Hypertension affects as many as 1 billion people in the world [1] and damages multiple organ systems -including the brain- as a consequence of pathological changes affecting large and small vessels [2]. Hypertension and its secondary pathologies of stroke and small vessel disease are major risk factors for dementia [3]. Asymptomatic brain pathological changes found in people with chronic hypertension, such as lacunar infarction, white matter hyperintensities, and microbleeds, are associated independently with both early cognitive impairments and dementia [46]. The reduction in brain volume [79] and changes in white matter microstructure [1016] that accompany these pathologies provide indirect evidence for neurodegeneration and oligodendroglial injury [1719]. This neuronal and glial damage may be mediated by multiple mechanisms, including chronic or recurrent hypoxia-ischemia and inflammation [2023].

Diffusion tensor imaging (DTI) has been used previously to evaluate hypertension-associated differences in white matter microstructure in efforts to assess the pathology in its earliest stages [1016]. However, DTI-derived metrics including fractional anisotropy (FA), mean diffusivety (MD), and diffusion tensor mode (MO) lack specificity for individual tissue microstructure features [24]. A related, but improved, quantitative method, known as “neurite orientation dispersion and density imaging” (NODDI), uses a three-compartment tissue (including intracellular, extracellular and cerebrospinal fluid) model to increase sensitivity to differences in brain microstructure [25]. Parameters that can be derived from NODDI include the intracellular volume fraction (ICVF, an estimate of neurite density), orientation dispersion (OD, which expresses the extent of directional complexity of diffusion), and isotropic volume fraction (ISOVF, an index of the relative extra-cellular water diffusion) [25,26]. We believe that NODDI will allow a more sensitive and specific evaluation of white matter microstructure differences related to high blood pressure.

Here we describe white matter microstructure variations associated with normotension, pre-hypertension, unmedicated and medicated hypertension in an early release of data from 4939 UK Biobank (UKB) participants using measures derived from NODDI, as well as traditional DTI metrics. Pre-hypertension is a condition intermediated between normotension and hypertension [27]. Patients with pre-hypertension are encouraged to make lifestyle changes in order to delay or prevent progression to hypertension, but more active interventions have not been recommended to date [27]. However, the thresholds for effects of chronically elevated blood pressure on the brain have not been well defined.

We investigated first whether there were differences in white matter microstructure between non-hypertensive (normotensive and pre-hypertensive together) and hypertensive participants. Secondarily, we also tested whether the brain structural measures were also different between normotensive and pre-hypertensive participants and between unmedicated and medicated hypertensive participants.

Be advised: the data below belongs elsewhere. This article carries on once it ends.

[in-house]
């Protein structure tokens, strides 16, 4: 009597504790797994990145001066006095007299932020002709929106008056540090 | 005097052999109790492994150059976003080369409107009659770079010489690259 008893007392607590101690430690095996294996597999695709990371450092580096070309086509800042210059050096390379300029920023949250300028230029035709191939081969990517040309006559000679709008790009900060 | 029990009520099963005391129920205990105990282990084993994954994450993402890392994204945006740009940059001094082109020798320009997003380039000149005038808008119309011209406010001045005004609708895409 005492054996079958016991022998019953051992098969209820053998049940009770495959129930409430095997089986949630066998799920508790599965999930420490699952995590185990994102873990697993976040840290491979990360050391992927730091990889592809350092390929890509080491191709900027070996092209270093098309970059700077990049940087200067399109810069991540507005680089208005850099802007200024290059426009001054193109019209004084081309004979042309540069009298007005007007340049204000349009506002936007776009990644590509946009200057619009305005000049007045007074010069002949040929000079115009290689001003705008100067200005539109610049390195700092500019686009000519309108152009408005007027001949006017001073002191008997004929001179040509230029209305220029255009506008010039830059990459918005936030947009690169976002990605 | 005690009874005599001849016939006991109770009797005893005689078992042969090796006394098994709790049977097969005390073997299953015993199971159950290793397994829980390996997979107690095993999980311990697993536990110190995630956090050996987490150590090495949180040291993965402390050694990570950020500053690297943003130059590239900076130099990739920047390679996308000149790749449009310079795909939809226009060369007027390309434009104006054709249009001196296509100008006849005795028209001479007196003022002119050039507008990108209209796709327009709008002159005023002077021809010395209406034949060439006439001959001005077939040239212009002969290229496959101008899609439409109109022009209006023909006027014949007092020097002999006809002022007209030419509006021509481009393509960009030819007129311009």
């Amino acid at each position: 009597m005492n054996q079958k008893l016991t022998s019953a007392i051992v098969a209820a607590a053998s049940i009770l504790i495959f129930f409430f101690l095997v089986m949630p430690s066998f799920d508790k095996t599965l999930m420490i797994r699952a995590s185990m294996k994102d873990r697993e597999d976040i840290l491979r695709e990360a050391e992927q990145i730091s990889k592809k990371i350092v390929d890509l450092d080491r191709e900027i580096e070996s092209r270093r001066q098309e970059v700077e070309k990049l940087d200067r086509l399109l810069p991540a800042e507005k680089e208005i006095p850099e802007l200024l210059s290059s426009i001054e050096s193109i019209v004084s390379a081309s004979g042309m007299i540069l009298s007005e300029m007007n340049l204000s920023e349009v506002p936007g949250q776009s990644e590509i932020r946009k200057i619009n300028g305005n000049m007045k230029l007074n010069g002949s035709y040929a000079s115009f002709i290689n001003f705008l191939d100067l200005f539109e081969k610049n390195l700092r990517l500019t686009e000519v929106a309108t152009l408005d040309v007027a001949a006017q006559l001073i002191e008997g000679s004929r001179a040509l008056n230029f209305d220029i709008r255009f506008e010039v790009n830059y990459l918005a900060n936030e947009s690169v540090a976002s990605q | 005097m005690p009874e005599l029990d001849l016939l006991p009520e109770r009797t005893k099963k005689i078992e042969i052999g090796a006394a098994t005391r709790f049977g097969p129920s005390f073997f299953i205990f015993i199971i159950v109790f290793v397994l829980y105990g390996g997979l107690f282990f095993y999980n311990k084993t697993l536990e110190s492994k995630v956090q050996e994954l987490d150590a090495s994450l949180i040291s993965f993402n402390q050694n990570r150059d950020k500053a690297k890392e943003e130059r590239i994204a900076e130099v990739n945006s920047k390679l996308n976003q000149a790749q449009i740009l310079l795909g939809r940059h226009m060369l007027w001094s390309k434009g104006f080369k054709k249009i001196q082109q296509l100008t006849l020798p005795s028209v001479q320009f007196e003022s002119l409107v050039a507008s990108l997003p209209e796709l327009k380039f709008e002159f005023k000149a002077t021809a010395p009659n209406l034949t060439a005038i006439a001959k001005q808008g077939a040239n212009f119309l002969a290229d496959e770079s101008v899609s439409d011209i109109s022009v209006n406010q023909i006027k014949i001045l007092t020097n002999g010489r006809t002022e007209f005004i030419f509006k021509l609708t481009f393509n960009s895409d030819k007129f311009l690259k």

Materials and methods

Study participants

UKB recruited about 500,000 community-dwelling participants aged 40–69 years across Great Britain between 2006 and 2010 [28,29]. Since 2014, a subset of participants underwent brain magnetic resonance imaging (MRI). Initially, data of 4939 individuals were available that included both brain volume and white matter microstructural MRI measures.

UKB received ethical approval from a nationally recognized research ethics committee (REC reference 11/NW/0382). The present study (the Biobank Brain and Cardiac Mutual Risk Indexing [BBC MRI] Study) was conducted under terms of UKB access approval 18545. Participants provided written informed consent as described on the UKB website [30]. If the participant who wished to take part was physically unable to provide a signature, two paper copies of the consent form were signed by two members of staff: the one witnessing consent and another, one of whom must be a qualified nurse [30].

Baseline characteristics

Information on age, sex, educational level, body mass index (BMI), antihypertensive medication use, and history of smoking, diabetes mellitus, and cardiovascular disease were reported by participants at the time of the UKB imaging assessment.

Age was calculated by subtracting the birthdate of each participants from the imaging assessment date, which was recorded in the header of each image file. Educational level was treated as a binary variable indicating whether or not a participant achieved a college or university degree [31]. Information on reported cardiovascular disease and neurological or psychiatric disease were obtained separately from the ICD 10 codes in the UKB database.

Blood pressure measurement